7 Ways to Survive Sending Your Child Off to College


Saying Goodbye Freshman Year

If you hang around church long enough, you’ll hear people say children are a blessing from the Lord.

The Lord agrees. “Children are a heritage from the Lord, offspring a reward from him. Like arrows in the hands of a warrior are children born in one’s youth” (Psalm 127:3-4 NIV).

While I don’t disagree, the term blessing doesn’t quite cover the emotional wreckage that comes with being a parent. Raising children might be the most difficult, heart-wrenching, joyful, and rewarding journey I’ll ever take.

When my kids were small and needy, I fantasized about sleeping past sunrise and taking long showers. As they got a little older, I wished for quiet, unmessy meals. Fast forward another few years and my daydreams veered more toward visions of not constantly tripping over scattered clutter and shoes.  READ THE REST AT CROSSWALK.COM.

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The Best from the Broken

sadIf you have children–grandchildren, godchildren, nieces or nephews, or a special child in your life–you understand how hard it is to watch them struggle and hurt.

When our kids are little, we have some ability to protect them. But as they grow older, they sometimes make decisions out of our control. Decisions that come with consequences. And whether they want to take those choices back or not, it’s often too late.

Other times, our kids are walking steady on the right path, but life just happens. Through no fault of their own, they get knocked off track and have to deal with the consequences that follow as well.

It doesn’t matter to our hearts why our kids suffer. We love them and we hurt along with them. We root for them to succeed. We want them to be happy. We don’t want them to struggle. But sometimes, we don’t have a choice. It’s then that faith comes in…

I wrote the poem below for my oldest son, Kyle, when he was nineteen, right after we found out he’d relapsed with his childhood leukemia. They say knowing is half the battle. But after four years of treatment the first go round, knowing was the problem.

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Bring on the Blessings

mountain verseI’ve been thinking a lot about blessings lately.

It’s been a hard few years for our family. My son recently hit the twenty-month mark in his journey with leukemia. We’re shuffling along slower than we were before cancer struck and forced him home from college to battle for his life.

The adrenaline that hit at his diagnosis, and pushed us through crisis after crisis, has given way to a crash of exhaustion. We’re ready to ride the downhill relief of getting over the worst of the cancer mountain, yet we’re stuck in the middle of the climb.

Every one of us is drained and tired and ready to be done–because cancer doesn’t just stick to the patient, it crawls over the entire family and clings. In our own ways, each of us is a little messed up.

There’s a scary statistic out there that says 85 percent of couples divorce after their child has been diagnosed with a serious illness—regardless of whether the child survives or not. I wonder how many siblings emotionally “divorce” their families as well. I don’t have any stats, but I can see how easily that could happen.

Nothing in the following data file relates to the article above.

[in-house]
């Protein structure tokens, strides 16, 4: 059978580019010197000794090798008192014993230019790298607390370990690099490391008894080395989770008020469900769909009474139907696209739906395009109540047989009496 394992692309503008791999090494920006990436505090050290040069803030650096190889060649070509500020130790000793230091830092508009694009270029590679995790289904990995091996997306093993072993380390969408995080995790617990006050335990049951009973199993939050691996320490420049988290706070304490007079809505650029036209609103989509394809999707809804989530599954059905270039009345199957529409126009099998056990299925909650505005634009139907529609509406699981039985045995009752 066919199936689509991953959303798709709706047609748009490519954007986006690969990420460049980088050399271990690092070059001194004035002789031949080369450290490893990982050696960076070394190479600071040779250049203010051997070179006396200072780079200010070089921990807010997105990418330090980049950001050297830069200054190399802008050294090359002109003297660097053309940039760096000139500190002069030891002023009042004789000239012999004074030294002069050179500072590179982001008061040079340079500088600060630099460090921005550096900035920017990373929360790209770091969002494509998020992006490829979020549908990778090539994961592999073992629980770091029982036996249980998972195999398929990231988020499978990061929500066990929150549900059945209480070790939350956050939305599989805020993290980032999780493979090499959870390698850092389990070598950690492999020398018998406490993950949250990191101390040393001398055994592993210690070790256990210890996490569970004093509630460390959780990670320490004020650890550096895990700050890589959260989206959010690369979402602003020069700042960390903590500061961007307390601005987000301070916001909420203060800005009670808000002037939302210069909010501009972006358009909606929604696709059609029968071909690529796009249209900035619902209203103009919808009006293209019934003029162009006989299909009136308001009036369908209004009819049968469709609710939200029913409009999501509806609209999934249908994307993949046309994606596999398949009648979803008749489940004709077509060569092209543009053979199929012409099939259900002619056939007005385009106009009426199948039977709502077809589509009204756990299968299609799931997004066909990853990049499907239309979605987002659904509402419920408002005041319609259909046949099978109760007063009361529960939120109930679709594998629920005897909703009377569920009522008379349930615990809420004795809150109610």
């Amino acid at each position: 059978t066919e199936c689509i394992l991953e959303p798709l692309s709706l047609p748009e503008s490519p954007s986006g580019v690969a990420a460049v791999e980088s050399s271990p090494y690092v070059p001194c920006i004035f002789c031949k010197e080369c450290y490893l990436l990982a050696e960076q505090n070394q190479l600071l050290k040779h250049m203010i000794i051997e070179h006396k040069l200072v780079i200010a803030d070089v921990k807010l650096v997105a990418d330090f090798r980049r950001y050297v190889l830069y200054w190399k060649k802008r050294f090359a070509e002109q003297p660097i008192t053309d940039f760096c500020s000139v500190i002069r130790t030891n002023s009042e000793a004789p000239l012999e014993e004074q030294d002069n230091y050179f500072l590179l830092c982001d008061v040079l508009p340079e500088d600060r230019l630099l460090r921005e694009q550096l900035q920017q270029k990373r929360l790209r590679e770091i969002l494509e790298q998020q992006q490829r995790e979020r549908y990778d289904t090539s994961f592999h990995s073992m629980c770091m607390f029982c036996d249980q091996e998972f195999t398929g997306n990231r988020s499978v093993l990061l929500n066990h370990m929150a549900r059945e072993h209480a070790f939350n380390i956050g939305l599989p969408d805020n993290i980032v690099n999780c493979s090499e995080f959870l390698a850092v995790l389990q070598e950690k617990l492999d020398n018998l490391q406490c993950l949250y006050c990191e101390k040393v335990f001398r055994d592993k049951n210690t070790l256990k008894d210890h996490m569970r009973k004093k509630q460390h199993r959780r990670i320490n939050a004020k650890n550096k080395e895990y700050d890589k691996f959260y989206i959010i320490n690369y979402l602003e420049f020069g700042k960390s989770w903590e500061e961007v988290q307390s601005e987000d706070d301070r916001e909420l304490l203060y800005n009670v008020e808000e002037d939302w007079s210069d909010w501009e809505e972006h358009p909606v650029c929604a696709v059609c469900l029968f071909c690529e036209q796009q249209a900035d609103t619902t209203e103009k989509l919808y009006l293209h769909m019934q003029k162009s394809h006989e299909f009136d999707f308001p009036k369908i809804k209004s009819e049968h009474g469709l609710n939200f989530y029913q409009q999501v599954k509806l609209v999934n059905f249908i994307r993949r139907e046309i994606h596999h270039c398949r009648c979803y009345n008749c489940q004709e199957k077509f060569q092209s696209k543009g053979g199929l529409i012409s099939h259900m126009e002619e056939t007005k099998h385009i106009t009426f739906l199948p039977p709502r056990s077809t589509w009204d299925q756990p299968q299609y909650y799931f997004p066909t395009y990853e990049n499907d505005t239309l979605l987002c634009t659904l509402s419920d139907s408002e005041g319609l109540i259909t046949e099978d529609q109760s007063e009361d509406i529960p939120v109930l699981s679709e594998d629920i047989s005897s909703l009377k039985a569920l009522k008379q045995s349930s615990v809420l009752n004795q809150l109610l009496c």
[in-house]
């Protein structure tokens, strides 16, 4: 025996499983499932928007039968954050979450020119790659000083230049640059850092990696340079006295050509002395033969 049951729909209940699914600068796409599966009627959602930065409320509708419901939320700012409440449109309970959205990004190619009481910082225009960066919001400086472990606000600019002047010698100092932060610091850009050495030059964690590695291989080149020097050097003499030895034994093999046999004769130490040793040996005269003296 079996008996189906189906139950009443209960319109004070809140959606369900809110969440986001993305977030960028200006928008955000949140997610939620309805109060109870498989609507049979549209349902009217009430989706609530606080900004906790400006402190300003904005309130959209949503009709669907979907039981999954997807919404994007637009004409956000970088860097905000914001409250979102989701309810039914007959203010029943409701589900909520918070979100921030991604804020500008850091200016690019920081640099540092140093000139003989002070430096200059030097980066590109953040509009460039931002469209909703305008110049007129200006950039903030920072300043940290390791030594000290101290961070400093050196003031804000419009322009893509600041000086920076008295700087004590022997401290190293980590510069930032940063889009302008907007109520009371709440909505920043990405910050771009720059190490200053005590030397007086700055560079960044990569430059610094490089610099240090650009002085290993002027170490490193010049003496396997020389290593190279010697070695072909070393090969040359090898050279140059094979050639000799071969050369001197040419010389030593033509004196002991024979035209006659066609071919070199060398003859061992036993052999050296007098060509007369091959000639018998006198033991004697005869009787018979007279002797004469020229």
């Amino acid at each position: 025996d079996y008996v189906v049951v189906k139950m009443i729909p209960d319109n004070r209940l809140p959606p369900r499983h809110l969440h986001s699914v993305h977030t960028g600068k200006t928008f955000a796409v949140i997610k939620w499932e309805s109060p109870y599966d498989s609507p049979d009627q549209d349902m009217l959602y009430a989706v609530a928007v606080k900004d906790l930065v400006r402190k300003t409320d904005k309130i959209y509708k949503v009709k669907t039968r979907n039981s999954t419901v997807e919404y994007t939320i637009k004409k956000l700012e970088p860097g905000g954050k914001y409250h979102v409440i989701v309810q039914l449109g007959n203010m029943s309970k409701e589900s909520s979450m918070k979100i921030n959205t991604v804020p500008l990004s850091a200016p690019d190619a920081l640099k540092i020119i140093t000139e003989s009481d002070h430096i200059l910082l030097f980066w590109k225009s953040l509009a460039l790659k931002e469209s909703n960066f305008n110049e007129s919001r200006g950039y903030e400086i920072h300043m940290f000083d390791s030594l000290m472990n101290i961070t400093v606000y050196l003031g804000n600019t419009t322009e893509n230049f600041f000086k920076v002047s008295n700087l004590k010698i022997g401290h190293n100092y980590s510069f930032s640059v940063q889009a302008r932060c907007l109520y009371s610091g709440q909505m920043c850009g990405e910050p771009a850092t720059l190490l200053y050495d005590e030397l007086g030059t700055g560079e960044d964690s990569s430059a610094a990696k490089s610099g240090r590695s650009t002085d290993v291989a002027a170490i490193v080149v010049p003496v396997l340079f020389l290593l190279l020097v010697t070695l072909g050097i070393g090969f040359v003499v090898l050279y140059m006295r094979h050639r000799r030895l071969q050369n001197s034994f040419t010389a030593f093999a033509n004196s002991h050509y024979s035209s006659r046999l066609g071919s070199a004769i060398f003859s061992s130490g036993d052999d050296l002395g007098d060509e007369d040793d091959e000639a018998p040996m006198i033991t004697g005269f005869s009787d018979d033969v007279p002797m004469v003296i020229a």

Because the truth is tragedy and hardship don’t always bind families tighter. They tear them apart. Drive wedges between relationships. Make people bitter and angry and start a rousing round of the Blame Game.

Kyle has ten months left of weekly chemo. Another year for his body to heal from the ravages of a second long-term treatment. And who knows how long to deal with the mental and emotional fall-out of taking back his life.

All of us struggle. All of us have mountains to climb. You don’t have to be dealing with illness to relate to the hardships of life. If you’ve lived at all, you get it.

When we suffer for long periods of time—whether from physical, spiritual, or emotional issues—I’ve discovered one thing that can keep us going. Hope. And hope for me comes inside of blessings.


Psalm 5:11-12 (NIV)

But let all who take refuge in you be glad;

let them ever sing for joy.

Spread your protection over them,

that those who love your name may rejoice in you.

Surely, Lord, you bless the righteous;

you surround them with your favor as with a shield.


Here’s my prayer for my family. Maybe you can fine-tune it for yours.

“Lord, bless Kyle abundantly. As much as he’s been asked to suffer, as hard as life has been, provide an equal, or better, measure of good as he moves forward. Bring people into his life he can help and who can help him. Open doors to the future You have planned. Show him how he can use both his battles with cancer to bless someone else.

Protect my marriage. Keep us strong and united, especially in the worst moments.

Be with my other kids. Bless them with open eyes and open ears to see and hear Your goodness, instead of blaming You for letting Kyle get sick. Use this time to build a rock solid bond between you and them that can never be destroyed.

And last, take our ugliness—there’s a lot of it—and make it beautiful in a way that only You can.”

 Psalm 29:11

The Lord gives strength to his people;

the Lord blesses his people with peace.

I don’t know where you are in your relationship with God or in your own battles with life. Maybe you’ve never suffered. Maybe you’ve suffered too much. But there are blessings out there for you. Sometimes it’s just a matter of asking. Other times it’s a matter of opening your heart to see them.

This morning, I encourage you to pray for blessings for yourself and for your family. And I’d love it if you shared your prayers at the bottom of this post.


Thanks for hanging out on my blog.

If you’re interested, here are some

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